Modeling of damage propagation in cohesive-frictional materials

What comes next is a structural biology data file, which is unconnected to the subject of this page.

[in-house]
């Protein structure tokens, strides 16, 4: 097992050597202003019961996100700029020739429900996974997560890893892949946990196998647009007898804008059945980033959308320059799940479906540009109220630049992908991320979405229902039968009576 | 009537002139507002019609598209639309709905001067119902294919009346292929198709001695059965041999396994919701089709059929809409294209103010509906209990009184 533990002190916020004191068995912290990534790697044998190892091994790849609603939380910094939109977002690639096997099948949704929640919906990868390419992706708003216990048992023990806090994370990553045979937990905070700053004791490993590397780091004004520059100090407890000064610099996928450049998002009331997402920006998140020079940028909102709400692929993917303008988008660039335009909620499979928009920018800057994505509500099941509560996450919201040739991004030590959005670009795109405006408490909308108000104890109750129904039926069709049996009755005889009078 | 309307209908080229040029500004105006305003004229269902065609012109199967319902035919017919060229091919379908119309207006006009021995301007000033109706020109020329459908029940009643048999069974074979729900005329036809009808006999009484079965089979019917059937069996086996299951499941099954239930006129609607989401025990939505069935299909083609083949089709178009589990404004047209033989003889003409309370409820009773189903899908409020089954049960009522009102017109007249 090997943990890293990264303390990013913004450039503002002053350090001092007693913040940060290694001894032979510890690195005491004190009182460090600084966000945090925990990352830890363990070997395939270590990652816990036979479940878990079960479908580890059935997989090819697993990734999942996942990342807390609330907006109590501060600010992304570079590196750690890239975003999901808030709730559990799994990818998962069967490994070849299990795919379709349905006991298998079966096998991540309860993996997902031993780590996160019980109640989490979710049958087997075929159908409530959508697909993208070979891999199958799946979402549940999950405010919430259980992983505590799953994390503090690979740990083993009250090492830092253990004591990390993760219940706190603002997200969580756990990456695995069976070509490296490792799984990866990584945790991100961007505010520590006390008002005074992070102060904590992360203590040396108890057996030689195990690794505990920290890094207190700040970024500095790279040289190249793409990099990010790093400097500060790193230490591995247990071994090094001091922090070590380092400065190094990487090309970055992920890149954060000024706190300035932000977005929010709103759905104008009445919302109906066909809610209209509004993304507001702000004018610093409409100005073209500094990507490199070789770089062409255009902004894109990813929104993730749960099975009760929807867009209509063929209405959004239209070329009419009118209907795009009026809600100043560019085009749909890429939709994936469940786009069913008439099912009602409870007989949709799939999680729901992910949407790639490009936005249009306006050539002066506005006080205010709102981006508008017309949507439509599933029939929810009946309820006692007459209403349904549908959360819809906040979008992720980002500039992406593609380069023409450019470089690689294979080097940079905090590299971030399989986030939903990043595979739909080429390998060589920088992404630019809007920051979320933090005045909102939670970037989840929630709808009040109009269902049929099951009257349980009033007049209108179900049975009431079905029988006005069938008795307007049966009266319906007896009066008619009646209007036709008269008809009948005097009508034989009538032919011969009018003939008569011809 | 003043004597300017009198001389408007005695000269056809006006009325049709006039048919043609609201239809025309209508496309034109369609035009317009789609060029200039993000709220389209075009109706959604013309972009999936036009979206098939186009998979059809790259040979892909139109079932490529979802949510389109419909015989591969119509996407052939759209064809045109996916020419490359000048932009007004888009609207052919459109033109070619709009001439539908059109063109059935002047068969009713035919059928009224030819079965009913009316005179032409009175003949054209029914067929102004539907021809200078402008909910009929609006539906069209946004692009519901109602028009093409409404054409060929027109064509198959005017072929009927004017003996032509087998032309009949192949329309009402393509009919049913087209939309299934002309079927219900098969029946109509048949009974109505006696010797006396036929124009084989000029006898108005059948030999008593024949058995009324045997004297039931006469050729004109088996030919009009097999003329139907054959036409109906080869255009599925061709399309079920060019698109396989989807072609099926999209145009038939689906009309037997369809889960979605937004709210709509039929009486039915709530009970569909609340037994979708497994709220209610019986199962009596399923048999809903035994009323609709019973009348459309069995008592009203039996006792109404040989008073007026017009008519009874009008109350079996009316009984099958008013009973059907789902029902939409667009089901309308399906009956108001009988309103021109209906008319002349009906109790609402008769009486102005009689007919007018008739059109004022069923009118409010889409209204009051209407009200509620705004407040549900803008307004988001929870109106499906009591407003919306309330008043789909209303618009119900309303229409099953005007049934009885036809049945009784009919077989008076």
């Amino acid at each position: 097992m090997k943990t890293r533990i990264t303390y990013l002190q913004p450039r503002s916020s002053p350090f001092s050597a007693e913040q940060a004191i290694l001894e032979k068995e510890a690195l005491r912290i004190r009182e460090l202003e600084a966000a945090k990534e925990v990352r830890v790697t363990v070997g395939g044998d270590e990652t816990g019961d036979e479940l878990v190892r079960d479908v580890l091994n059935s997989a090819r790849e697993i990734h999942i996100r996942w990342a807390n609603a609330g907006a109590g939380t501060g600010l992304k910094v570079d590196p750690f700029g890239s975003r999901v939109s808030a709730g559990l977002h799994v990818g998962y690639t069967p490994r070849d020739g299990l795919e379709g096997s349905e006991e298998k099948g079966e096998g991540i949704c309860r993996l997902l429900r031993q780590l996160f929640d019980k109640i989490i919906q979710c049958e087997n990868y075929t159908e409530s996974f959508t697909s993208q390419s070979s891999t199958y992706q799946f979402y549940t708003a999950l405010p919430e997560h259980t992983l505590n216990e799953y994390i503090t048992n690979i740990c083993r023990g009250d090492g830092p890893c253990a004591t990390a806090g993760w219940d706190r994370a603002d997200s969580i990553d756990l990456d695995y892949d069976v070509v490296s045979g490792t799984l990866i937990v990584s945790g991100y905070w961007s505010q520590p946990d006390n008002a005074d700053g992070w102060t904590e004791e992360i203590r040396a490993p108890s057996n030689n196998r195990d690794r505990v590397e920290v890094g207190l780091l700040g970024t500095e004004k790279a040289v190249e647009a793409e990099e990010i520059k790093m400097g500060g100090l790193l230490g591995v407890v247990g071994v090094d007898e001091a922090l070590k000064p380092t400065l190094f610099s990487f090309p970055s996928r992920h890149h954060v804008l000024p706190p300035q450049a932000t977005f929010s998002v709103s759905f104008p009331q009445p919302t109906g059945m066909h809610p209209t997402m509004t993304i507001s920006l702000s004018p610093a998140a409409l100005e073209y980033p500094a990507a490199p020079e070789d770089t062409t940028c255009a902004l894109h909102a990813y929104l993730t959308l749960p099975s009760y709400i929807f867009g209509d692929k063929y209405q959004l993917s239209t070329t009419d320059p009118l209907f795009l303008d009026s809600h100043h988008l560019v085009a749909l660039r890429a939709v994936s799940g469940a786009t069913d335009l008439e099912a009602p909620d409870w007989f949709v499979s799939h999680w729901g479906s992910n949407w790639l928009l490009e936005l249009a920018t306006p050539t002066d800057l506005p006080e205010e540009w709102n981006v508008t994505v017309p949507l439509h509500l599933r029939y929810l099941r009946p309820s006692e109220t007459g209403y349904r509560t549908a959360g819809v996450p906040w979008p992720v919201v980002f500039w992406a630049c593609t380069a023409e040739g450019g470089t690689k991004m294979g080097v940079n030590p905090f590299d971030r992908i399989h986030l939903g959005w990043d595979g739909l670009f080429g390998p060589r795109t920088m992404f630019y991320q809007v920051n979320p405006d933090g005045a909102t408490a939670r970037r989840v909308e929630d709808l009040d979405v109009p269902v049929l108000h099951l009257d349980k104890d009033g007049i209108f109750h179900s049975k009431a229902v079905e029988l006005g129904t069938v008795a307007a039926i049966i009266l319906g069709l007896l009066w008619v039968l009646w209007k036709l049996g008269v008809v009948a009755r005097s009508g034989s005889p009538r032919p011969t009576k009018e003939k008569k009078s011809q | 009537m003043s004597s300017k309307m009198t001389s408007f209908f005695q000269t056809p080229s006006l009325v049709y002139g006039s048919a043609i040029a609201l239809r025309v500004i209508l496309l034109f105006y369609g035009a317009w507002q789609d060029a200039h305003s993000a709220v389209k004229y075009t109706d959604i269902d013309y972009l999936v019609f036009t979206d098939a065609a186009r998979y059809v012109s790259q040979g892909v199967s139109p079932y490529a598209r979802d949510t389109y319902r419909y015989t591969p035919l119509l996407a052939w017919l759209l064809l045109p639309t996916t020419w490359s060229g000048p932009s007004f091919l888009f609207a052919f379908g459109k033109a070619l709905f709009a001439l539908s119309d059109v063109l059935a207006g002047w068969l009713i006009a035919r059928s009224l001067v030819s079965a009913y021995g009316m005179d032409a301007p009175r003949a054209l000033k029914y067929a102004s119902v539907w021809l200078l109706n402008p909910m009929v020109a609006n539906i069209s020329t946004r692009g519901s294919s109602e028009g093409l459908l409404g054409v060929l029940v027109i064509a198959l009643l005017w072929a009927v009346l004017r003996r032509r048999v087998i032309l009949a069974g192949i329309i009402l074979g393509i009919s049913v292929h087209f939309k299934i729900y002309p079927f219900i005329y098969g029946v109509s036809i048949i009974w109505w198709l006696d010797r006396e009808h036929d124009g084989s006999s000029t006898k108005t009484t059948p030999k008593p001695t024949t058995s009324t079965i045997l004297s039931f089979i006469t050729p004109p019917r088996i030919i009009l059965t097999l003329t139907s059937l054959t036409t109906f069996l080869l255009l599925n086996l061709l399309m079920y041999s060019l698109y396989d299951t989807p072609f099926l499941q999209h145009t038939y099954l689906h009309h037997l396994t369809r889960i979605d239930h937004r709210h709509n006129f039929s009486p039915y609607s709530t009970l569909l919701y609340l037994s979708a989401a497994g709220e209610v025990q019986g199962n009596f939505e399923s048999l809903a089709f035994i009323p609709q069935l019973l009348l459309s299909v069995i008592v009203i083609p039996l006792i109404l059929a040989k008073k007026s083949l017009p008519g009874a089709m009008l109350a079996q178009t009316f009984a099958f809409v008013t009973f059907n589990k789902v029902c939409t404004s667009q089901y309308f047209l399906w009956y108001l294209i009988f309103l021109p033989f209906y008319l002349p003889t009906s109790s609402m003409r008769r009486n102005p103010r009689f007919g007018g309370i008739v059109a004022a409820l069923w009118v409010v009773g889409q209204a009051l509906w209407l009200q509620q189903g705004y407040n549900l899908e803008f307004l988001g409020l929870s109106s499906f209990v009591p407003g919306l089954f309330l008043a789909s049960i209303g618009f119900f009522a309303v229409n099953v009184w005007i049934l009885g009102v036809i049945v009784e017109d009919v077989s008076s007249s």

The primary focus in this research is on proposing a methodology for modeling of discrete crack propagation in geomaterials such as soil, rock, and concrete. Structures made of such materials may undergo damage due to several reasons. Here, mechanical loading and chemo-mechanical interactions that result in degradation of strength parameters are considered as the sources of damage initiation. Both tensile and compressive cracks are investigated. For analysis of crack propagation, two different methodologies are employed; the Constitutive Law with Embedded Discontinuity (CLED) and the Extended Finite Element Method (XFEM). The CLED approach is enhanced here to describe the discrete nature of crack propagation. This is done by coupling the CLED with explicit modeling of crack path using the Level-Set method. The XFEM is used as a verification tool to check the results from CLED analysis. An algorithm is proposed for crack initiation and propagation that results in stable and a mesh-independent solution. The CLED approach is further improved by developing the return-mapping and closest-point projection algorithms. Extensive numerical investigations are conducted that include mode I cracking in a three point bending test, mode I cracking in notched cantilever beam, mixed cracking mode in a plate subjected to shear and tension, and a mixed mode cracking in a notched beam under four point loading. For frictional interfaces, the shear band formation in a sample subjected to bi-axial compression and the shear band formation in a geo-slope are studied. The thesis also addresses the topic of the response of unsaturated cohesive soils undergoing an infiltration process. The problem is approached within the framework of Chemo-Plasticity. It is assumed that the complex chemo-mechanical interactions are the controlling factors for degradation of strength parameters during this process. A return mapping integration scheme is developed and the approach is employed to investigate the stability of a geoslope subjected to a heavy rainfall. Analysis of shear band formation is further investigated in the context of sedimentary rocks. The microstructure tensor approach is used to describe the inherent anisotropy in this class of materials. The orientation of the shear band is defined by invoking the Critical Plane approach and the closest-point projection algorithm is developed for numerical integration of the governing constitutive relations. The model is used along with CLED for analysis of the mechanical response of Tournemire argillite. It is shown that the friction between loading platens and sample can play an important role in the process of shear band formation and the associated assessment of the ultimate load. A mesh-sensitivity analysis employing the CLED framework is also conducted here. The research clearly demonstrates that the discrete representation of crack path propagation is essential for an accurate analysis of failure in various engineering structures. It is shown that if the classical smeared Constitutive Law with Embedded Discontinuity is enhanced to simulate the discrete nature of the damage process, it can yield very accurate results that are virtually identical to those obtained from discrete approaches such as XFEM.